"New Testament Evidence: Many scholars claim that Christ and his apostles used the Septuagint, preferring it above the preserved Hebrew text found in the temple and synagogues. But if the Greek Septuagint was the Bible Jesus used, he would not have said, "For verily I say unto you, Till heaven and earth pass, one jot or one tittle shall in no wise pass from the law, till all be fulfilled." (Matthew 5:18). Why would Jesus not have said this? Because the jot is a Hebrew letter, and the tittle is a small mark to distinguish between Hebrew letters. If Jesus used the Greek Septuagint, His scriptures would not have contained the jot and tittle. He obviously used the Hebrew scriptures! In addition, Jesus only mentioned the scripture text in two ways, (1) "The Law and the Prophets" and (2) "The Law of Moses, the Prophets and the Psalms": "And he said unto them, These are the words which I spake unto you, while I was yet with you, that all things must be fulfilled, which were written in the law of Moses, and in the prophets, and in the psalms, concerning me." Luke 24:44 The Hebrews divide their Bible into three parts: the Law, the Prophets and the Writings. Jesus clearly referred to this. The Septuagint had no such division. In fact, it contains Apocryphal books interspersed throughout the Old Testament. The sequence is so hopelessly mixed up that Jesus could not possibly have been referring to it!"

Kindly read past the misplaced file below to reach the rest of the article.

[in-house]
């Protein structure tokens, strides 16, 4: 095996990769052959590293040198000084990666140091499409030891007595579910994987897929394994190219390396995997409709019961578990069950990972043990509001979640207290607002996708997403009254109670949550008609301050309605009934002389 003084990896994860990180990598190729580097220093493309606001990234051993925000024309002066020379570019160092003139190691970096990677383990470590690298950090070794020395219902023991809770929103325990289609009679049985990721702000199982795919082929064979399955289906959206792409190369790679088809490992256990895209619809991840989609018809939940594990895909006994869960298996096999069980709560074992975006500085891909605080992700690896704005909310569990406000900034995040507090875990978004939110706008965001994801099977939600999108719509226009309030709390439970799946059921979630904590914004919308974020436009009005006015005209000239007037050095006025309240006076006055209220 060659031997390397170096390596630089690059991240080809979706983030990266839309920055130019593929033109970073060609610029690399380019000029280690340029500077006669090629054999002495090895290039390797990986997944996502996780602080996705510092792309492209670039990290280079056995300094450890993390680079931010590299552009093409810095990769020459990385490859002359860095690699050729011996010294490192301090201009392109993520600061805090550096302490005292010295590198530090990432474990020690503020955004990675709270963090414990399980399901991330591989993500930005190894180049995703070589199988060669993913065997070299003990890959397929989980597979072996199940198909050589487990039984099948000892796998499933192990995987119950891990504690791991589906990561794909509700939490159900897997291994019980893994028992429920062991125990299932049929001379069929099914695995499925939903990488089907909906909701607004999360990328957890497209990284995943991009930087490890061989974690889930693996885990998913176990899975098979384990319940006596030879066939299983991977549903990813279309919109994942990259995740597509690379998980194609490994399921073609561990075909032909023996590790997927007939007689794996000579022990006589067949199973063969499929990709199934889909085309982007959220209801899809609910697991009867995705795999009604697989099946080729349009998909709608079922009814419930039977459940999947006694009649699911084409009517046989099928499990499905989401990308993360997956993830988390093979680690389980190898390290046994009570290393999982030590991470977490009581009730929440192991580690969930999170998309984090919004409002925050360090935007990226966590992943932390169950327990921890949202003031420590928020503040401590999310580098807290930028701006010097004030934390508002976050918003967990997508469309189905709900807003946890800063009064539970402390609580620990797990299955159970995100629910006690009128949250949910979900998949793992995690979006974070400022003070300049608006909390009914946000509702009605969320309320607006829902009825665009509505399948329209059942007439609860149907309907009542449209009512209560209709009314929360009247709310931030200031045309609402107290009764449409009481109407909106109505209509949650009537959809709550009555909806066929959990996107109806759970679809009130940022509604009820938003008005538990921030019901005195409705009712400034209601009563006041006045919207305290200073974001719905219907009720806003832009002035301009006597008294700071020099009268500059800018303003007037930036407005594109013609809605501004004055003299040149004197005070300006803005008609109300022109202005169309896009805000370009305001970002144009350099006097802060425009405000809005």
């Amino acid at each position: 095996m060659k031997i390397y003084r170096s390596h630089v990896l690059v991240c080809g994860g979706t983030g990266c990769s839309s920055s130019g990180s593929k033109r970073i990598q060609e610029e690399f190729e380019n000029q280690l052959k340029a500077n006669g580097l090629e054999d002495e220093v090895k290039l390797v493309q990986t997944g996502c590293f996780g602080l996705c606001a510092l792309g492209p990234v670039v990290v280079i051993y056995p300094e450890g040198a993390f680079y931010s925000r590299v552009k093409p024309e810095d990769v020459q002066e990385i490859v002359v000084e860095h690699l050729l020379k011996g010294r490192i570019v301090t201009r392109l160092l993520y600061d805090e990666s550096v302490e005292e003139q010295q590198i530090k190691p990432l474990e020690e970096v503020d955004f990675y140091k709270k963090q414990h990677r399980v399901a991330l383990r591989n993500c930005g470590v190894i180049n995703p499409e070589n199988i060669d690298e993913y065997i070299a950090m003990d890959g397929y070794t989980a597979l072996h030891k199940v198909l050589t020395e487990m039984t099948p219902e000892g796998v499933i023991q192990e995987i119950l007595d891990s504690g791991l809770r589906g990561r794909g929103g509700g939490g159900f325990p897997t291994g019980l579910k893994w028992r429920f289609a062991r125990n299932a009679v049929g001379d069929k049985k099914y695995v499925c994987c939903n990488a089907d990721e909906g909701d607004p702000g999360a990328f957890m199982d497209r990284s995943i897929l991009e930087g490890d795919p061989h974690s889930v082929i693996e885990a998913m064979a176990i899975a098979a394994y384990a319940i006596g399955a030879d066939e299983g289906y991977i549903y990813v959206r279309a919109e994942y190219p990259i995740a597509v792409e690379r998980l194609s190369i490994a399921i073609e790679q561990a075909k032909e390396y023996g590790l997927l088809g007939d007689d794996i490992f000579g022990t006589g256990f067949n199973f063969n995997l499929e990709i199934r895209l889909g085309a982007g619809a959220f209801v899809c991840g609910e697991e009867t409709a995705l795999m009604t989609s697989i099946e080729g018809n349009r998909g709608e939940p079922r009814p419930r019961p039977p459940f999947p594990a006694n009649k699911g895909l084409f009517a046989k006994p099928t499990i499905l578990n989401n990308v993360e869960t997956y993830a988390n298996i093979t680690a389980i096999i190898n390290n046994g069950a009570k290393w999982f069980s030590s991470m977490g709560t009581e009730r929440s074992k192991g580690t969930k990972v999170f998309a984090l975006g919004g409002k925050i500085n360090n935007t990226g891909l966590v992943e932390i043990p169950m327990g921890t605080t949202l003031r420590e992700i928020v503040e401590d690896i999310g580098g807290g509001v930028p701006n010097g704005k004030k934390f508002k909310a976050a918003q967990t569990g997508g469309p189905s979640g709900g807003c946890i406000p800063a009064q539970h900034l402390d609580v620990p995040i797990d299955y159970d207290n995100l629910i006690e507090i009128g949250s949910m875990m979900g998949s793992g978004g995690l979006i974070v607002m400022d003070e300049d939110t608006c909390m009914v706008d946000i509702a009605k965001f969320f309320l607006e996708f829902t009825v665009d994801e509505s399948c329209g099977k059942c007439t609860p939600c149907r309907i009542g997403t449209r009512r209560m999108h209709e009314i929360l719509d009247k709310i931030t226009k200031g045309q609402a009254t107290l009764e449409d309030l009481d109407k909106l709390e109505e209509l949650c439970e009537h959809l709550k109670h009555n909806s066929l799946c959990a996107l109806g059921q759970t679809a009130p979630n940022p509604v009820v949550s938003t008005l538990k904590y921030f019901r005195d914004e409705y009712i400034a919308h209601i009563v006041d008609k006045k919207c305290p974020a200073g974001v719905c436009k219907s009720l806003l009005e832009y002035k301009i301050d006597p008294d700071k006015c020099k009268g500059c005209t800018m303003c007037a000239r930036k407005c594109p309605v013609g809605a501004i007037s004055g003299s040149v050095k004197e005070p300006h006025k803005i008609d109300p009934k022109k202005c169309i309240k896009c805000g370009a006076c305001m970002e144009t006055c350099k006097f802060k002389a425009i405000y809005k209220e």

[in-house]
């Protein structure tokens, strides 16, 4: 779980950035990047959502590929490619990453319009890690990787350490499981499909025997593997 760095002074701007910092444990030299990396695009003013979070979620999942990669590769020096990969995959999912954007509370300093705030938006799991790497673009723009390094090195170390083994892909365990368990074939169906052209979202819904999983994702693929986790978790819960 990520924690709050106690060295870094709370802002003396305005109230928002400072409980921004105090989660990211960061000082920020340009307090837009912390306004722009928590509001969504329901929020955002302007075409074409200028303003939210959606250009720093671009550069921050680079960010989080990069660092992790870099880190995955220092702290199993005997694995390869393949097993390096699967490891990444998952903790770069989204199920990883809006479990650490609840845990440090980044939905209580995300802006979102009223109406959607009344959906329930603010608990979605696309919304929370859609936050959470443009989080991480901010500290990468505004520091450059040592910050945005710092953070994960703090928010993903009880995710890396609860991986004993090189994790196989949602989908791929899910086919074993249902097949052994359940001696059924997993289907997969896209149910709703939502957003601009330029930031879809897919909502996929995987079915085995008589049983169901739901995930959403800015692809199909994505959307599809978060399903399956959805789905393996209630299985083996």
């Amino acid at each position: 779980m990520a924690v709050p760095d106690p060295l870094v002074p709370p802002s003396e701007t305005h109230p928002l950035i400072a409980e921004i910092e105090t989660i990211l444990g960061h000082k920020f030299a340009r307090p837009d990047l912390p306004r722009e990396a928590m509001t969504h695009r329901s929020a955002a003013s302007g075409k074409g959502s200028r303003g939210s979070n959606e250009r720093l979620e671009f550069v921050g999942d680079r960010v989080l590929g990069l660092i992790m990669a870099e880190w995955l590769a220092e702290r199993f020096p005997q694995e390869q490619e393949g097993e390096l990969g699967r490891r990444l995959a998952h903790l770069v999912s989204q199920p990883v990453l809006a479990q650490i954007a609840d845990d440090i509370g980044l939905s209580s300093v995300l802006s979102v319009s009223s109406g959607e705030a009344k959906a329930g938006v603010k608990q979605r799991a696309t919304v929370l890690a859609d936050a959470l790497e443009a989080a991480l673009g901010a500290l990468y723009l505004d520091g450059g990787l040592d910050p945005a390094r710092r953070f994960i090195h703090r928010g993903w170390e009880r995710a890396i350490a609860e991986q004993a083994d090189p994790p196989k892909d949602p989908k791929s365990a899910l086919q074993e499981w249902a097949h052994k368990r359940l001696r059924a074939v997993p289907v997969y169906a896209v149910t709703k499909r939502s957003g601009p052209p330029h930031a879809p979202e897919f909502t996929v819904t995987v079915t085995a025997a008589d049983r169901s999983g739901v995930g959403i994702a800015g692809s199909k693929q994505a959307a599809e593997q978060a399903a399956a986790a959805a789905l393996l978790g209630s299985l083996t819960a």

Is this article correct? Thanks in advance!

Response #5: 

Let's start with the fact that Jesus never quotes Genesis chapter six – in any version. He does allude to "the days of Noah" (Matt.24:37-39; Lk.17:26-27), but never says anything about angels or sons of God in doing so and does not quote Genesis directly in any case. So this particular argument has no place to go.

As to the question itself, I do not find the article provided convincing. The fact that Jesus knew Hebrew does not mean He did not know Greek. And the further fact that He alluded to Hebrew letters merely reflects the fact that even the primarily Greek (or Aramaic) speakers in His audience knew very well that the Bible was written in Hebrew. Think about it. "Jot and tittle" work perfectly well for us as a point of explanation when we read this passage in English, even if we don't know Hebrew. The same thing applies to the order of the books. Even if we assume that the Greek Bible in Jesus' day was identical to what we have in the Septuagint, that would not preclude Jesus' audience from understanding the classic, threefold division of the Old Testament scriptures. Think about it. We have the same sort of "hopelessly mixed up sequence" in our English Bible (which is different from the Hebrew order), and yet we are not confused, befuddled, or put off when we read Jesus' words in English about the "Law and the Prophets".